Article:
Walgreen pharmacies fill a record 3.1 million electronic prescriptions in March, which is a 211% increase over the previous year. Still, this number represents only about 15% of all eligible prescriptions.
A Colorado doctor is found guilty of practicing medicine in California without a state license after prescribing an antidepressant over the Internet to a patient who later committed suicide. The patient had completed an online questionnaire, but the two never talked directly. The doctor has been sentenced to nine months in jail. His attorney says that, “Telemedicine is now dead,” since it is not feasible for physicians to be licensed in every state. Nice grandstanding, Mr. Attorney. Perhaps the conviction was for practicing without a license, but isn’t the bigger issue that the doctor was providing inadequate patient care, presumably with limited oversight?
McKesson kicks off its 11th annual McKesson Community Days, a program to bring employees together to participate in large-scale volunteer projects. Over 14,000 McKesson volunteers are creating care packages for hospitalized veterans at VA medical centers. The packages included a hand-written note of thanks, along with a fleece blanket and personal care items. Well done.
The administrator of the 16-physician Florida Heart Associates claims its transition to EMR has been worth the effort and cost because doctors are spending less time at work and reimbursements are up. The group took 12 to 18 months to review EMR systems and spent about $600,000 initially. After a two and half year transition, the group is now paperless. The administrator estimates the group now spends $11,000 to $14,000 a year per physician for support and updates. No word on which software they use, though it was supposedly developed by cardiologists.
Lee Memorial Health System (FL) and area doctors discuss interoperability and the exchange of patient data, a conversation that will undoubtedly be repeated in medical communities across the country in coming months. Even with the potential for federal funds, some community physicians are hesitant to partner with the health system and utilize Lee Memorial’s Epic system. Others wonder how they’ll be able to tie their existing EMR with the hospital’s system and who will pay for the connection. Everyone sees the value of connecting patient data, but today most communities lack a clear plan to make it happen.
Since launching its e-Prescribe Tennessee effort in December, the Tennessee Office of e-Health Initiatives has awarded $14.6 million in grants to 1,830 Tennessee providers. The $2,500 to $3,500 grants subsidize the cost of the required e-prescribing hardware and software.
A jailed Arkansas physician accused of illegally possessing of hand grenades sues state medical board members for persecution. Dr. Randeep Mann, who names both present and former board members in the suit, claims he was persecuted over the past six years, at least in part because he is Hindu from India rather than white, Christian, and native-born. Mann has been in jail since March 6 when he was arrested on firearm charges.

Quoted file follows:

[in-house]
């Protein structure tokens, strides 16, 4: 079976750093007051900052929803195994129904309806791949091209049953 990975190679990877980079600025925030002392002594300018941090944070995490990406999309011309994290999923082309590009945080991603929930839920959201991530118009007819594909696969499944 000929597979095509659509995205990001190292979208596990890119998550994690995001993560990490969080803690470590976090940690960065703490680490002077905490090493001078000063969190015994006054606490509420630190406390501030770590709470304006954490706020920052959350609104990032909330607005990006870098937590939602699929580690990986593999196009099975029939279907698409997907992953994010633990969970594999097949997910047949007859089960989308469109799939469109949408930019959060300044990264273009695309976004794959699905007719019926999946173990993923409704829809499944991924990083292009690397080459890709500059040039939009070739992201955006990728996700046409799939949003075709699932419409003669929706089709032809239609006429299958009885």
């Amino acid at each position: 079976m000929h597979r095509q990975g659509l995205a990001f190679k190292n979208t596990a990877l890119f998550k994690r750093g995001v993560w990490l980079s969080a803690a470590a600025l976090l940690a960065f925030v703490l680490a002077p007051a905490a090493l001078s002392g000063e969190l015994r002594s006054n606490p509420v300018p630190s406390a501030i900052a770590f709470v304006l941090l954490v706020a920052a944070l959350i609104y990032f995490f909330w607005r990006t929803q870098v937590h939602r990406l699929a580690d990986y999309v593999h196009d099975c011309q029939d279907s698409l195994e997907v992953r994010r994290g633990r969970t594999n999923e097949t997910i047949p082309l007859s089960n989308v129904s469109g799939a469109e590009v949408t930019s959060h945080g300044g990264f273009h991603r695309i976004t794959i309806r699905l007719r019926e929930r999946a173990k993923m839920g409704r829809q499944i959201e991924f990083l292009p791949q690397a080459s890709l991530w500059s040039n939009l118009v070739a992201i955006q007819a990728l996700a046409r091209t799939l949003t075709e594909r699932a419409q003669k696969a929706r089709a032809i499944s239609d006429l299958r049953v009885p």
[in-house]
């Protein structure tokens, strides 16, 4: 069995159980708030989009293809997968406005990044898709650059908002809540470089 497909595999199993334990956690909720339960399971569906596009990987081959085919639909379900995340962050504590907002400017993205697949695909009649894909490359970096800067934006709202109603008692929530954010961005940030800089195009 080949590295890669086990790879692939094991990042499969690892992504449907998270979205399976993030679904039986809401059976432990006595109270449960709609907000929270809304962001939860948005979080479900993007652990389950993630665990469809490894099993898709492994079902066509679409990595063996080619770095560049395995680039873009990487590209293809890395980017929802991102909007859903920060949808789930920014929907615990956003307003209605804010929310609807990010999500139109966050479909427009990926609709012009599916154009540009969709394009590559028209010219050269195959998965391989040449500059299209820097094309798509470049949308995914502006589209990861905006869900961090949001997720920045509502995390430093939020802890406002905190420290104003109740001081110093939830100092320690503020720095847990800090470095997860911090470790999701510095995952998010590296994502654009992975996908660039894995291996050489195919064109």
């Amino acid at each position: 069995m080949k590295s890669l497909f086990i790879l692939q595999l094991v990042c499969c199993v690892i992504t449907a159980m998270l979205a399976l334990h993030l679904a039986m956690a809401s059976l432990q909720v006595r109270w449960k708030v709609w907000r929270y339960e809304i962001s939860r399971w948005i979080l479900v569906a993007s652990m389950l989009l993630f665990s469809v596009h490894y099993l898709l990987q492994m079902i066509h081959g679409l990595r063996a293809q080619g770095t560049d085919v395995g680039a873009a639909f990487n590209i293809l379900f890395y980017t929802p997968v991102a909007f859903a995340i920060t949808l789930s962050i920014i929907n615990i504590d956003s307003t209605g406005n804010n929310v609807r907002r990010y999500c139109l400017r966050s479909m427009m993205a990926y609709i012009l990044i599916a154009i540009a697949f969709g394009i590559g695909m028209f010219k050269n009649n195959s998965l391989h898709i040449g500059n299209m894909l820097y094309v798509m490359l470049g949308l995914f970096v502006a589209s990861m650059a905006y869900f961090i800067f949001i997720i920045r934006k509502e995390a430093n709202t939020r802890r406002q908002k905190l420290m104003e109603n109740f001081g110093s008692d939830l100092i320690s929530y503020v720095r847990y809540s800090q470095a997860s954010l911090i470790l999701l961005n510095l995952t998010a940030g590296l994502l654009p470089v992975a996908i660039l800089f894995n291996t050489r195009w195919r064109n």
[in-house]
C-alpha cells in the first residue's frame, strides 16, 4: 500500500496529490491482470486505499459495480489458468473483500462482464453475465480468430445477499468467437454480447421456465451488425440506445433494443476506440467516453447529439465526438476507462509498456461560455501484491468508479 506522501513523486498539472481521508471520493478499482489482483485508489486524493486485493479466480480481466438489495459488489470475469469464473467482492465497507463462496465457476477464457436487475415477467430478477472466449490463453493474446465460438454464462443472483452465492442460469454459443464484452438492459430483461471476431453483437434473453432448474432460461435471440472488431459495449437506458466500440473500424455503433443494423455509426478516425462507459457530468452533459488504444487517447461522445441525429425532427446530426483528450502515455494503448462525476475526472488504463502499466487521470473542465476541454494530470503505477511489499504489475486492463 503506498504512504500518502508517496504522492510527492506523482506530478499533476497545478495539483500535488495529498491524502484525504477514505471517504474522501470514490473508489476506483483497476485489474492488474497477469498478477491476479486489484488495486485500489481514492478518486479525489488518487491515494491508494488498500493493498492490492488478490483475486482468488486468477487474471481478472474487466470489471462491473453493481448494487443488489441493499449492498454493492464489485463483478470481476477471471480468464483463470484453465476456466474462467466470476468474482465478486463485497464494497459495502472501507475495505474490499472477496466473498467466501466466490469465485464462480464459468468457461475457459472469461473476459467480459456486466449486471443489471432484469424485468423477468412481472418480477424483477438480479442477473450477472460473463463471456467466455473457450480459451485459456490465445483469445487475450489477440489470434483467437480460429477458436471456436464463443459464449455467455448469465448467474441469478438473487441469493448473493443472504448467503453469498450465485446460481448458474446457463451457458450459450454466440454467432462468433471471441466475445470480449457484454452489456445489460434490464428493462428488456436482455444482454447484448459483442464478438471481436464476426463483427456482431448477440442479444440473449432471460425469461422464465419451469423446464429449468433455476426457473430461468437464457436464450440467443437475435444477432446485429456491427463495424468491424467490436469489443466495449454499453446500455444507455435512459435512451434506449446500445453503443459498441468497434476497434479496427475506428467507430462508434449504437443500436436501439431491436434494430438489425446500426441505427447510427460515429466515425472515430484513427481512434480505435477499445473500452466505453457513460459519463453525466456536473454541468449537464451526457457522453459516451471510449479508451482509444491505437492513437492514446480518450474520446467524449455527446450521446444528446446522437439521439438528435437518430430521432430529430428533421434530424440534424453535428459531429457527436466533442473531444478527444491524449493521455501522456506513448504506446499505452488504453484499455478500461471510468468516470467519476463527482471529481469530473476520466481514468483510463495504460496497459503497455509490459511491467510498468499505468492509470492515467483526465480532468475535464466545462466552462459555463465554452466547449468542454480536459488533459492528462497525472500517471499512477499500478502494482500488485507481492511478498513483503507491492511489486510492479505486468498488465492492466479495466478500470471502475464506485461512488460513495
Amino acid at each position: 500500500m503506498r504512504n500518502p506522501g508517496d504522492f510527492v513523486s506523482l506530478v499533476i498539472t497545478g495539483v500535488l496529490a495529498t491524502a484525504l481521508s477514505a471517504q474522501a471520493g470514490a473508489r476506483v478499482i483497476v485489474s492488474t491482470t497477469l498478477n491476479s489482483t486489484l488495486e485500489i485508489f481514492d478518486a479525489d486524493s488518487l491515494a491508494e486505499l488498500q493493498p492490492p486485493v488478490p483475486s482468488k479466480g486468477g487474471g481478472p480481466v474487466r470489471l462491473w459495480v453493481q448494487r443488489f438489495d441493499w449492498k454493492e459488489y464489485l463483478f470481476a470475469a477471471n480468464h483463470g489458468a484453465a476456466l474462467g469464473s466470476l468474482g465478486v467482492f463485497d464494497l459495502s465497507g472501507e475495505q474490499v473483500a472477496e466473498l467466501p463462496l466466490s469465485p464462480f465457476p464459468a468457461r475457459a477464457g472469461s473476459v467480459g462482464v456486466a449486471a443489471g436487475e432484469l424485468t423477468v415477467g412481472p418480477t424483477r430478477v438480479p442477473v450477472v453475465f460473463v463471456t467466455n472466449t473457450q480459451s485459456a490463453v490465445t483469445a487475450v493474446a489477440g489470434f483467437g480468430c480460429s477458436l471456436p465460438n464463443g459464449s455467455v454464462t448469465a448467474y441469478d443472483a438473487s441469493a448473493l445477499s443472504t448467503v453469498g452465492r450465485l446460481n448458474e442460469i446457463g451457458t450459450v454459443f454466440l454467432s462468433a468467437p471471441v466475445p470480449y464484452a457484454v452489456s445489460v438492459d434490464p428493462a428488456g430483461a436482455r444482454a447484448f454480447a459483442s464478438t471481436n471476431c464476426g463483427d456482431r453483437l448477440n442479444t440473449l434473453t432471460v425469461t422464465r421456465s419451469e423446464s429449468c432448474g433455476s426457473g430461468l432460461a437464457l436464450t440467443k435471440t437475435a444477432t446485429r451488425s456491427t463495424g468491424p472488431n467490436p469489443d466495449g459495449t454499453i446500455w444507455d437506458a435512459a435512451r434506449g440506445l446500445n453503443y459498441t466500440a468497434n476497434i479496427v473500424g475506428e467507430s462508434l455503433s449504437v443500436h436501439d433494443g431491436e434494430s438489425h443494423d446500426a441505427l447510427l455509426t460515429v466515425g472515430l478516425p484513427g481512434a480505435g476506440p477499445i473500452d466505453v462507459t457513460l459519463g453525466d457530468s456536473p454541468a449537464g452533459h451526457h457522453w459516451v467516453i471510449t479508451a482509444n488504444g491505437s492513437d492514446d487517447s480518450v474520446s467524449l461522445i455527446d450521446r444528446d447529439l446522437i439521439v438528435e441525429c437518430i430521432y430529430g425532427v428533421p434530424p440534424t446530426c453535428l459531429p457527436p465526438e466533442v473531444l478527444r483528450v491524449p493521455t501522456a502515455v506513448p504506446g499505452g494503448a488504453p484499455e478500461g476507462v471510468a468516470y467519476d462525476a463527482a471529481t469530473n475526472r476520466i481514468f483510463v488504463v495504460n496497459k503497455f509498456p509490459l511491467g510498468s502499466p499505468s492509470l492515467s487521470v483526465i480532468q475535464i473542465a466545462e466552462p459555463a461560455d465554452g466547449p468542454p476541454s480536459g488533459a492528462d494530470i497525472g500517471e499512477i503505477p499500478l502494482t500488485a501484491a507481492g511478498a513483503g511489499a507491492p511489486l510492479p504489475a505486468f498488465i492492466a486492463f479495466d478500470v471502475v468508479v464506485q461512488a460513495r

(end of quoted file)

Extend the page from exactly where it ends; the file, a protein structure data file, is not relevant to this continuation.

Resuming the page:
Federal agents raid two Indiana medical offices and three physician homes in connection with a Medicare fraud investigation. The raids follow a lengthy HHS investigation of two doctors affiliated with Doctor’s Hospital in Bremen. The physicians are suspected of billing fraud, improper referrals, and illegal kickbacks to physicians.
Sharp Community Medical Group (SCMG) in California announces that its first physician is live on the SCMG CONNECT EHR system. SCMG is working to establish a shared, single patient record for its 600 independent primary care physicians.
Top military doctors in Iraq aren’t happy with its new tracking system for wounded soldiers. The new system, Theater Medical Data Store (TMDS) replaced Joint Patient Tracking Application (JPAT). One of the main complaints involves data loading time (a minimum of three hours to load from the field and into servers in Virginia, and then to the physicians at medical centers in Germany.) Also a concern are the multiple information links for each patient, which make easy interpretation difficult. An army vascular surgeon sounds like his civilian counterparts: “I know JPTA is dead, but our current system is not functional. As we do more with less putting the administrative burdens on the doctors is ludicrous.”
A University of Texas School of Public Health study finds that the uninsured in Harris County are visiting hospital EDs for minor illnesses less often because of improved access to primary care programs and clinics. Over a three-year period, Harris County hospitals saw a 5.5% decline in the percentage of primary care-related visits to EDs by the uninsured. Diverting these patients to clinics saves an estimated $10 million per year.
Cardiac Science Corporation completes certification to connect its HeartCentrix ECG connectivity software to the Sage Intergy EHR.
The FTC issues a proposed rule requiring PHR vendors and related entities to notify consumers when their identifiable health data has been breached. Public comment is open until June 1.
The Vermont legislature explores the use of smart cards for health insurance, medical billing, and EMRs.
A Chinese man accidentally swallows a pair of nail scissors he was using as a toothpick. Doctors surgically removed the scissors, which had entered the man’s esophagus. If this had happened in America, you know this guy would have been asked to be the next spokesperson for Oral-B toothbrushes.